Nov 112017

Critically acclaimed Philippine movie “Birdshot” was among the foreign films that were screened in the just concluded 3rd Asian World Film Festival (AWFF) held in Culver City from October 26 to November 6.

An AWFF organizer told Weekend Balita/US Asian Post that Birdshot’s screening was well attended and was amply supported by the staff of the Philippine Consulate General in Los Angeles.

Almost simultaneously, Birdshot won in the recently concluded Los Angeles Philippine International Film Festival (LAPIFF). The movie tied with movie Imbisibol for LAPIFF’s Best Picture Award.

Entries to LAPIFF were screened at the SouthBay Pavilion Cinemark at 20700 Avalon Blvd., in the City of Carson.

Birdshot is a mystery and drama film about a farm girl who shot a protected Philippine eagle, not knowing that it is illegal to kill protected animal species, as she wandered off a forest reservation.

Commendably, as the movie unfolded, director Mikhail Red and his crew were also able to accurately illustrate — visually and cerebrally — the faces and lives of Filipino policemen as they go about their daily grinds. The filmmakers were also able to examine the challenges that rank-and-file policemen face as they are caught in the intricacies of a corrupt justice system.

Birdshot is one of the 22 Oscar® Foreign Language contenders.

The AWFF started on an emotional pitch when it opened through the screening of Ayla: Daughter of War.

Ayla is a movie about a story that happened during the Korean War in the 1950s. The main character, Ayla (played by Kim Seol) is based on the true story of war survivor Eun-Ja Kim.

Eun-Ja Kim was a child found and rescued by a Turkish soldier named Suleyman among dead victims of the war.

The Turkish soldier, with the help of fellow soldiers, took care of Ayla in their camp. The bond between Ayla and Suleyman took the form of a father and daughter relationship.

After the war, however, Ayla and Suleyman were separated. The two kept their hopes of being reunited for almost 50 years after their separation.

Actress Kim Seol and the real life Ayla (Eun-Ja Kim were present during the AWFF opening and were presented to the audience after the screening of the movie.

The AWFF screened a total of 37 foreign films during the week-long festival.

George Takei’s Allegiance: The Broadway Musical on the Big Screen closed the festival and was preceded by an awarding ceremony hosted by actors Christopher Kriesa (Fresh Off the Boat, Cast Away) and Alexandra Kahwagi, with Korean actress Banyah Maria Choi presenting the awards to a sold-out audience.

Takei was honored with the Snow Leopard Lifetime Achievement Award for his activism work within the LBGTQ community.

The award was presented by Vietnamese actress, singer and philanthropist Ha Phuong.

Dr. Kim’s ‘He Can Do She Can Do’ Award, presented by Lighthouse Worldwide Solutions was awarded to A Taxi Driver (Dir: Jang Hoon, Republic of Korea).

The $10,000 award was presented by Peter MaGuire, an executive at Lighthouse Solutions, and the film was chosen by a jury designated by the company.

The Snow Leopard Rising Star Award was presented to Sreymoch Sareum for her role in First They Killed My Father.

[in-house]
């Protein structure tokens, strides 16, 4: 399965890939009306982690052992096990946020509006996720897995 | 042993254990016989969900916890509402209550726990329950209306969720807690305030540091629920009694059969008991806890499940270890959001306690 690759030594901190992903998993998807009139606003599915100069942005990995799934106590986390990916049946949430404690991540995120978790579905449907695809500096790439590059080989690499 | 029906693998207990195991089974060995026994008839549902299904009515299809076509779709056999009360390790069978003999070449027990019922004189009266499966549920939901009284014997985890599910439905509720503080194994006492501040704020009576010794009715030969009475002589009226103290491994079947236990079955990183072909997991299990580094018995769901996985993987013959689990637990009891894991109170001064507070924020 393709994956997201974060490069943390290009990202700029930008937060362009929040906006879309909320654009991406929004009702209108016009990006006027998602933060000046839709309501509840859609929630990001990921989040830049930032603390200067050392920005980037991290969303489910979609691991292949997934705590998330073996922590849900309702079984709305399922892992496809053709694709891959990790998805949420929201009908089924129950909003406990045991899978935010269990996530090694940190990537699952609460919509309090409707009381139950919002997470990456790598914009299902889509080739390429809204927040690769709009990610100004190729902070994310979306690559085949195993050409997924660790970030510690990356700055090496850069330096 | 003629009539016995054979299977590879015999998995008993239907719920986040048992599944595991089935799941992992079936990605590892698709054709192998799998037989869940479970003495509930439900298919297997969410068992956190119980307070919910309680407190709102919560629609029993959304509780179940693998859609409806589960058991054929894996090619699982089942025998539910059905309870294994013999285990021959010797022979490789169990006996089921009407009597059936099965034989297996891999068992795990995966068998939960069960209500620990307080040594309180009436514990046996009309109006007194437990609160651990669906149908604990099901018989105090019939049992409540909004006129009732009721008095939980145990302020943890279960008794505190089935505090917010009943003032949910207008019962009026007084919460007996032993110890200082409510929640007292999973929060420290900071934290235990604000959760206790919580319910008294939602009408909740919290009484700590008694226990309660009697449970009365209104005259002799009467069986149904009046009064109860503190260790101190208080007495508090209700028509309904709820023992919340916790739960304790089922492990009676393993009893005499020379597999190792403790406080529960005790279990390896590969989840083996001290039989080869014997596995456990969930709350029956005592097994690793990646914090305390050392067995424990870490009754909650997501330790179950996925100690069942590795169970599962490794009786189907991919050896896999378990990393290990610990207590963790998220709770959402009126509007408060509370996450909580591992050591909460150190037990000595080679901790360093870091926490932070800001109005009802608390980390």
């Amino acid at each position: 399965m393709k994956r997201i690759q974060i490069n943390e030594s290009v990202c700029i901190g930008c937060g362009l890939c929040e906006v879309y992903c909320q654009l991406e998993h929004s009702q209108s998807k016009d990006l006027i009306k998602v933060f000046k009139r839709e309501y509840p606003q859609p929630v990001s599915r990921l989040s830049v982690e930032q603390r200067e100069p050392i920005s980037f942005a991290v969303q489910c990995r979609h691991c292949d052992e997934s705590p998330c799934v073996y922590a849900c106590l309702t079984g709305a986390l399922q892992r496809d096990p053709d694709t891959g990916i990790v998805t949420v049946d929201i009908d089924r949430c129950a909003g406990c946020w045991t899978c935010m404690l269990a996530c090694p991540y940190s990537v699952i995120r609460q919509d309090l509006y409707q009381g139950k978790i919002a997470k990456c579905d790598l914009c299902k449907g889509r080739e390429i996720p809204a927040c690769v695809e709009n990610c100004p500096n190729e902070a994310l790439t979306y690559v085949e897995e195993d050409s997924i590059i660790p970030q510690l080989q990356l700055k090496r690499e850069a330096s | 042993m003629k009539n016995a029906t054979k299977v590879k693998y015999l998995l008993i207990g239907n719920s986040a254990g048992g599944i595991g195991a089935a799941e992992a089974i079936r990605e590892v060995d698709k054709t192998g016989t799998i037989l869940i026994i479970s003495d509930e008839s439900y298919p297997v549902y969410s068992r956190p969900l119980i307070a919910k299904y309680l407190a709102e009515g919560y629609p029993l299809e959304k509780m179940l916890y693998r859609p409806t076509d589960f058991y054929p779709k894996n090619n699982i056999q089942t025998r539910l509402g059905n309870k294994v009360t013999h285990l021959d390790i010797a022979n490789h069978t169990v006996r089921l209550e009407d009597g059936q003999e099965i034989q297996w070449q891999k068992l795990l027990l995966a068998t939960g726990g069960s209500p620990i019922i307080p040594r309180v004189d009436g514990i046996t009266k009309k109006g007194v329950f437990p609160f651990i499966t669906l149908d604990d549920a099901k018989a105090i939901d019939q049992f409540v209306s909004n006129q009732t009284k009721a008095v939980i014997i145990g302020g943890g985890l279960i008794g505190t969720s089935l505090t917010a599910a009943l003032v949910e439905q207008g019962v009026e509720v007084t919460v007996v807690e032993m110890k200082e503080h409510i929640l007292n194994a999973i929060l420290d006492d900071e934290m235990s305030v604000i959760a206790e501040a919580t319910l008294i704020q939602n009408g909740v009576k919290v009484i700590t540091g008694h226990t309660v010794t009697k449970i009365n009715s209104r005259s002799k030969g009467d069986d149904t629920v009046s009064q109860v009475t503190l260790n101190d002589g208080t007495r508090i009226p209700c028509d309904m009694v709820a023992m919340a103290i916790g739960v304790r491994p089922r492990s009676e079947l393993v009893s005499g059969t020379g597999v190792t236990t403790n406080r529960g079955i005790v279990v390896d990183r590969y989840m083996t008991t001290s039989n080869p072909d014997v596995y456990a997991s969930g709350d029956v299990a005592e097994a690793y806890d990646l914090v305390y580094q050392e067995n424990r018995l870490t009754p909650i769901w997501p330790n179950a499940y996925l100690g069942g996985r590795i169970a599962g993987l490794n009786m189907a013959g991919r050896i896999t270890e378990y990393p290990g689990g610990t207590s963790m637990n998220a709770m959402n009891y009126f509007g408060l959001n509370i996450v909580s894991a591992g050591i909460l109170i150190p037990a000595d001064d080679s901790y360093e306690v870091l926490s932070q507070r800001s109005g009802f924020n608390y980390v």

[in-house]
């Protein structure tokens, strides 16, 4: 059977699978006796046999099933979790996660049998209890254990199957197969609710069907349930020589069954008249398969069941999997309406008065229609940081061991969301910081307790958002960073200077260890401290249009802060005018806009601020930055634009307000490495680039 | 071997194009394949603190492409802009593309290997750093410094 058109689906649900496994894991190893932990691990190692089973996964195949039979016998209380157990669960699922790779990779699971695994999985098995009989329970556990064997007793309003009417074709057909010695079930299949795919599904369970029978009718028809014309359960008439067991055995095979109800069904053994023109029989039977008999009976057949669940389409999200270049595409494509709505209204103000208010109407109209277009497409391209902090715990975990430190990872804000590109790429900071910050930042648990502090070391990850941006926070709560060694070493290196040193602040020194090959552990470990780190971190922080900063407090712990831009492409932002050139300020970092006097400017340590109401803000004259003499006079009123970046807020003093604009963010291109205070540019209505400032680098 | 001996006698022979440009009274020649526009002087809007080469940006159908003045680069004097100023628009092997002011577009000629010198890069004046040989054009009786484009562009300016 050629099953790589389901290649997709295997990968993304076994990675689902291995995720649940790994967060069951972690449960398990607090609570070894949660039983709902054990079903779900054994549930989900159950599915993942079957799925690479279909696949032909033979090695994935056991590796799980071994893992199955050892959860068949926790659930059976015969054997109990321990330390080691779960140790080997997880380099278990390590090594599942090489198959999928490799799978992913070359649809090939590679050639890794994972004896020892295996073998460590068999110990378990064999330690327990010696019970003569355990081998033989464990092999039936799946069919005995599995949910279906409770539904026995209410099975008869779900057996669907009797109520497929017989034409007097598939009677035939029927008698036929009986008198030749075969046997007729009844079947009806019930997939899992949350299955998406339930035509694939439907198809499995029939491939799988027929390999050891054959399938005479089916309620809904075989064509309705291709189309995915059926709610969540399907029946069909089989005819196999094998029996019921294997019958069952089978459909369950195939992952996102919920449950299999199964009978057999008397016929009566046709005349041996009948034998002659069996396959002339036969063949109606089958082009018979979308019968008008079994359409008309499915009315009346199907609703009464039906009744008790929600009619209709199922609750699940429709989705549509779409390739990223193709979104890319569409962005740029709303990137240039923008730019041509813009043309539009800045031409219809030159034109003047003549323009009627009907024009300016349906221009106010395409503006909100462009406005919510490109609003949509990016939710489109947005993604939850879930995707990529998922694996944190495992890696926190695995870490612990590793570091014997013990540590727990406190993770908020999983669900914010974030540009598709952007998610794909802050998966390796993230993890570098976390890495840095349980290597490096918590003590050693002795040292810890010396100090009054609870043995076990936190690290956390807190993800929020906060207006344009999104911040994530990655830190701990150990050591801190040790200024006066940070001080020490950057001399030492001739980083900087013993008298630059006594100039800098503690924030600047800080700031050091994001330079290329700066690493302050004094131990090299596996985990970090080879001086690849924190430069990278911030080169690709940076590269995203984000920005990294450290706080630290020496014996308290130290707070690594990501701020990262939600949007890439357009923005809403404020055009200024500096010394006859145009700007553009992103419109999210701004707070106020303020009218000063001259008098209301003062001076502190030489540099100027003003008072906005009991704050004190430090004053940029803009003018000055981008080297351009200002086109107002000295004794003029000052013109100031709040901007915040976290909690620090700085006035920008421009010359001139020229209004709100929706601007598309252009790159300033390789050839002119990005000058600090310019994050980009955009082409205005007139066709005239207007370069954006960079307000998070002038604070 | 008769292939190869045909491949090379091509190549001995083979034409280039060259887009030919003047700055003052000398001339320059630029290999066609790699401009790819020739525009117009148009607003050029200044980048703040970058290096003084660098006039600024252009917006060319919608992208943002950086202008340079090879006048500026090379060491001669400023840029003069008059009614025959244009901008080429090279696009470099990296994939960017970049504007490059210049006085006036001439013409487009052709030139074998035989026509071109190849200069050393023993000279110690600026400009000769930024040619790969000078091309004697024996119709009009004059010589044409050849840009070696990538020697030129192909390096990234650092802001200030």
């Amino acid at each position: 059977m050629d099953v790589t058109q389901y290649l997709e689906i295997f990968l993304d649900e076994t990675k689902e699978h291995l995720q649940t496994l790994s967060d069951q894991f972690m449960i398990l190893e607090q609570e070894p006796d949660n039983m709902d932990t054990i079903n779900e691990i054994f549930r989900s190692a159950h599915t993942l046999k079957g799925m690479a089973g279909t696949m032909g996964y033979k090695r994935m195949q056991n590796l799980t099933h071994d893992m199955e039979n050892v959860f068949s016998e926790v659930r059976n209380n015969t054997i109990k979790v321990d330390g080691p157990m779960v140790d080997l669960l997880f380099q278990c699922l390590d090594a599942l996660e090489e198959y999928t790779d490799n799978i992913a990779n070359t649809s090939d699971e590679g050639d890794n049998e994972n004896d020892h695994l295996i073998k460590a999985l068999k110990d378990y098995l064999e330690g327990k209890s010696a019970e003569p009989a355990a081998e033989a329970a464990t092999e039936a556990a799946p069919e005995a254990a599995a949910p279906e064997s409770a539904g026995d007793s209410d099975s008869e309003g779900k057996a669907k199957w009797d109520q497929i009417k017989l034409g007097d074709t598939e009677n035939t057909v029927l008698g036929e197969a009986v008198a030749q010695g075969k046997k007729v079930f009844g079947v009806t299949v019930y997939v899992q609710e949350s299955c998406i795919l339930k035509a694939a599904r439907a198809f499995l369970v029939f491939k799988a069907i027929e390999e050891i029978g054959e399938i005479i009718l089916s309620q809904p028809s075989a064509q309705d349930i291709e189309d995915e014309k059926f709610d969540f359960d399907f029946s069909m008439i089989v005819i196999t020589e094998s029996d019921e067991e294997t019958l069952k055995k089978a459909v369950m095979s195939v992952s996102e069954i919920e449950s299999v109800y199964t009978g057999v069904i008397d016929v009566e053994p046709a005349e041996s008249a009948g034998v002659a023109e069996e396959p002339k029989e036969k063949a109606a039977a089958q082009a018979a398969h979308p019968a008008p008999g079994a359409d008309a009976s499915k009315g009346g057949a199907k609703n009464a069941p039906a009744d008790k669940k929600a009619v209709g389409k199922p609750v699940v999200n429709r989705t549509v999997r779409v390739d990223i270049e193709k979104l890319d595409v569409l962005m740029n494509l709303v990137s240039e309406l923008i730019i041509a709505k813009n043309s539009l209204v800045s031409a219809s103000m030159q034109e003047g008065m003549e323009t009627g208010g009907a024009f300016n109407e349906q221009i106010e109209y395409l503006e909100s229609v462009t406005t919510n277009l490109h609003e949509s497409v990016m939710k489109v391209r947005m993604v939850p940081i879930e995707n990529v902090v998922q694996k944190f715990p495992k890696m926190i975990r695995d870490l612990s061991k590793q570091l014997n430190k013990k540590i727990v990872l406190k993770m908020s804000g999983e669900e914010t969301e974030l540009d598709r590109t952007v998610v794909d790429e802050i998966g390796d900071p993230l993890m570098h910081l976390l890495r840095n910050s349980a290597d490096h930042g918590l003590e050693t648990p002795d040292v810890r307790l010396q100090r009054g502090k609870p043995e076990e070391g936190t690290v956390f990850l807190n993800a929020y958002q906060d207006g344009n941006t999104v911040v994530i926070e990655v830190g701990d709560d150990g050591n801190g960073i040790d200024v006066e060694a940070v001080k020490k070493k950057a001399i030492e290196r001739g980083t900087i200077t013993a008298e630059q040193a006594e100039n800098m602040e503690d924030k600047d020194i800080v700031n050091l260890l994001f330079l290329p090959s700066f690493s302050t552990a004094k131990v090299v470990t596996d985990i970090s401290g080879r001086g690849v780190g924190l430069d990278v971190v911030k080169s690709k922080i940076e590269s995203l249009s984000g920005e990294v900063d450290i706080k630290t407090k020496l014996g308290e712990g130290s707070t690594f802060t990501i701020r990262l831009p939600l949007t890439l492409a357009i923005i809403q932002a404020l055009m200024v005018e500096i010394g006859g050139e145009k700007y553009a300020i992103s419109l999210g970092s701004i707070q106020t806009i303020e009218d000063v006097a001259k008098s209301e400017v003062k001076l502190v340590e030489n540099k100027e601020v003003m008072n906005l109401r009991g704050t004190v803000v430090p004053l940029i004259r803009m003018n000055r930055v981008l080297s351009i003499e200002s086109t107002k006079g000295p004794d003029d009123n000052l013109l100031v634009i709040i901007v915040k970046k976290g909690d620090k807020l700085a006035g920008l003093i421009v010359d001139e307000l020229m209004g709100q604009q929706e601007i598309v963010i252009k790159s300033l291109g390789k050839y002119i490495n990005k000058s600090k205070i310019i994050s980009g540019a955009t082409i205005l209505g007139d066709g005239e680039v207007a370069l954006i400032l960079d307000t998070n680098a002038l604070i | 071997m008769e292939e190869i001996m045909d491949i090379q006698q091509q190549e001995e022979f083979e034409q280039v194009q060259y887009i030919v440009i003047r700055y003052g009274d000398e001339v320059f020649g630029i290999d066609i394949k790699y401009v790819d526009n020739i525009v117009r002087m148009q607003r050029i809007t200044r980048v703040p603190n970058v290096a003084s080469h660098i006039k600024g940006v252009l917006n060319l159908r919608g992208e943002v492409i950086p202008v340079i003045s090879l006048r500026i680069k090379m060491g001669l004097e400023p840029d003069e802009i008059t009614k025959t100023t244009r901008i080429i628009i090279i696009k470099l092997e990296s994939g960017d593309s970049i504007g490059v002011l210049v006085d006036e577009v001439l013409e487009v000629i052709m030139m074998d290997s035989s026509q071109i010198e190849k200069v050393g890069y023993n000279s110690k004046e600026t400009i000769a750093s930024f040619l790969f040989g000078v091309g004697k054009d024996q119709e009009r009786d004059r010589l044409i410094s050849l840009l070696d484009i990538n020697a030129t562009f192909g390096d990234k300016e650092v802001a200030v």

The film’s director, producer and co-screenwriter Angelina Jolie and co-screenwriter and executive producer, Loung Ong, accepted the award on Sreymoch’s behalf at a special screening of the film earlier in the week (October 30). During the closing night ceremony, the award was re-presented by Jury President Lisa Lu to Olary Yim, Cambodian Community Leader. The award will be taken back to Cambodia and given to Sreymoch.

The Spirit Award for Dedication and Passion was given to Vietnamese actress Ha Phuong and presented by the Festival’s chairman and founder Sadyk Sher-Niyaz.

The Murray Weissman Poster Art Award was given to Little Gandhi (Dir: Sam Kadi, Syria; designer: Brian A. Metcalf) and presented by Korean actress, Banyah Maria Choi. Little Gandhi is Syria’s 2017 Foreign Language Film Oscar contender.

From a total of 16 films in competition, The AWFF Jury Awards, presented by members of the Jury, were:

Snow Leopard Best Picture: A Taxi Driver (Dir: Jang Joon, Republic of Korea) presented by Sergei Bodrov and accepted by Park Un-Kyoung.

The Snow Leopard Best Actor was actor and director, Aktan Arym Kubat in Centaur, (Kyrgyzstan) presented by Nancy Wang Yuen.

The Snow Leopard Best Actress: Anoma Janadari in Burning Birds (Dir: Sanjeewa Pushpaumara, Sri Lanka) presented by Cade Carradine.

A Special Mention was given to Kang-ho Song in A Taxi Driver by Banyah Maria Choi.

The Snow Leopard Special Jury Award went to Mad World (Dir: Wong Chun, Hong Kong) presented by Tuba Büyüküstün.

The Snow Leopard Audience Award was given to Ayla: The Daughter of War (Dir: Can Ulkay, Turkey). The Award was presented by Nathan Wang and accepted by the film’s actor Cade Carradine.

There were two winners in the Snow Leopard Best New Director Award: Scary Mother director Ana Urushadze (Georgia); was presented by Thomas Lin and How Victor “The Garlic” Took Alexey “The Stud” To The Nursing Home director Alexander Hant (Russia); presented by Igor Kokarev.

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